Julia Wood received an offer for employment from Fred Deeley Imports (“Deeley”) on April 17, 2007. Wood accepted the offer during the phone call, and later received an email from Deeley which outlined the terms of her employment. The parties could not recall the date of the email, but it was received by Wood prior to commencing employment with Deeley on April 23, 2007. Then, on April 24, 2007, Wood met with the human resources representative and signed various employment documents, including an employment agreement. Eight years later, Deeley terminated Wood’s employment. Wood commenced a wrongful dismissal action, alleging (among … Continue Reading
In February 2017, at the 18th annual Privacy and Security Conference, Acting Commissioner Drew McArthur (“Commissioner”) commented on the first-ever audit of a private sector business conducted by the Office of the Information and Privacy Commissioner for British Columbia (“OIPC”). He stated that OIPC “used this audit as an important opportunity for public education, and a reminder to private businesses that they should only use video surveillance as a last resort after exploring other less privacy-invasive options.” The Commissioner’s speech is available here.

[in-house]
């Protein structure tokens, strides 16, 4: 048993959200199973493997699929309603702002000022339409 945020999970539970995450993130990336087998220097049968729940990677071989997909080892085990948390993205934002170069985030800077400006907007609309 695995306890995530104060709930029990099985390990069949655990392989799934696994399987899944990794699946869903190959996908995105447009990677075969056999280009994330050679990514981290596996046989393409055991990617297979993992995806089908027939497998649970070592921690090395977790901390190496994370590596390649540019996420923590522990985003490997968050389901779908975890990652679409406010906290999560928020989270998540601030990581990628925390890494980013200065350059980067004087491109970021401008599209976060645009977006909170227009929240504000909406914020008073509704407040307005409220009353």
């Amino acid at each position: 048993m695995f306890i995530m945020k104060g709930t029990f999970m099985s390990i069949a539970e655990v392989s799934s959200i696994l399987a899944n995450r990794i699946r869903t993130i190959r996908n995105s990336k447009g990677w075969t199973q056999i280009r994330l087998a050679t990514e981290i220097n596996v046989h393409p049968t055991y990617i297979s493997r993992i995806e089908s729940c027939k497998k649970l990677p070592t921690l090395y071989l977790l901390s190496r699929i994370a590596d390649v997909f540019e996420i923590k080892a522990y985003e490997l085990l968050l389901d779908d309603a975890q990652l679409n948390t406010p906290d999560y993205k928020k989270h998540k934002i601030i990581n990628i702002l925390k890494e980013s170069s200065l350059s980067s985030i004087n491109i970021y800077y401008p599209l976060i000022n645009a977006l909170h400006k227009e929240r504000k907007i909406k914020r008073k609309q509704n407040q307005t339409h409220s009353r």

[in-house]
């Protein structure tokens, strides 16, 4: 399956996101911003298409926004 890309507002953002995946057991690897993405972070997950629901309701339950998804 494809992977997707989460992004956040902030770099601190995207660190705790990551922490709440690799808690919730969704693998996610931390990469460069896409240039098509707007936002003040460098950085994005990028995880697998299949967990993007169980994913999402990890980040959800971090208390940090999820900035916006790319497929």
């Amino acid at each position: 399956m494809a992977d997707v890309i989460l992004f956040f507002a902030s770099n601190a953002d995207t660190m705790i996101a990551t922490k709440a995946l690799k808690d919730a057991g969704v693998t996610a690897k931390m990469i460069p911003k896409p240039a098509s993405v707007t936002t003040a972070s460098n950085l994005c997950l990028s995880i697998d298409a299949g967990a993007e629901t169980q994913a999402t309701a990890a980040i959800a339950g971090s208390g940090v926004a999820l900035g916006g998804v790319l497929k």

OIPC initiated the audit of the lower mainland medical clinic (“Clinic”) after receiving a complaint … Continue Reading
In British Columbia, a workplace with 20 or more workers must have a joint occupational health and safety committee (“Committee”), and a workplace with 10-19 workers must have a worker health and safety representative. Effective April 3, 2017, amendments to the Occupational Health and Safety Regulation will require the following:
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- Employers must ensure that a written evaluation is conducted annually to measure the effectiveness of the Committee. Section 3.26(b) of the Regulation sets out who can conduct the evaluation, and section 3.26(3) of the Regulation sets out what information must be covered by the evaluation. WorkSafeBC reports that it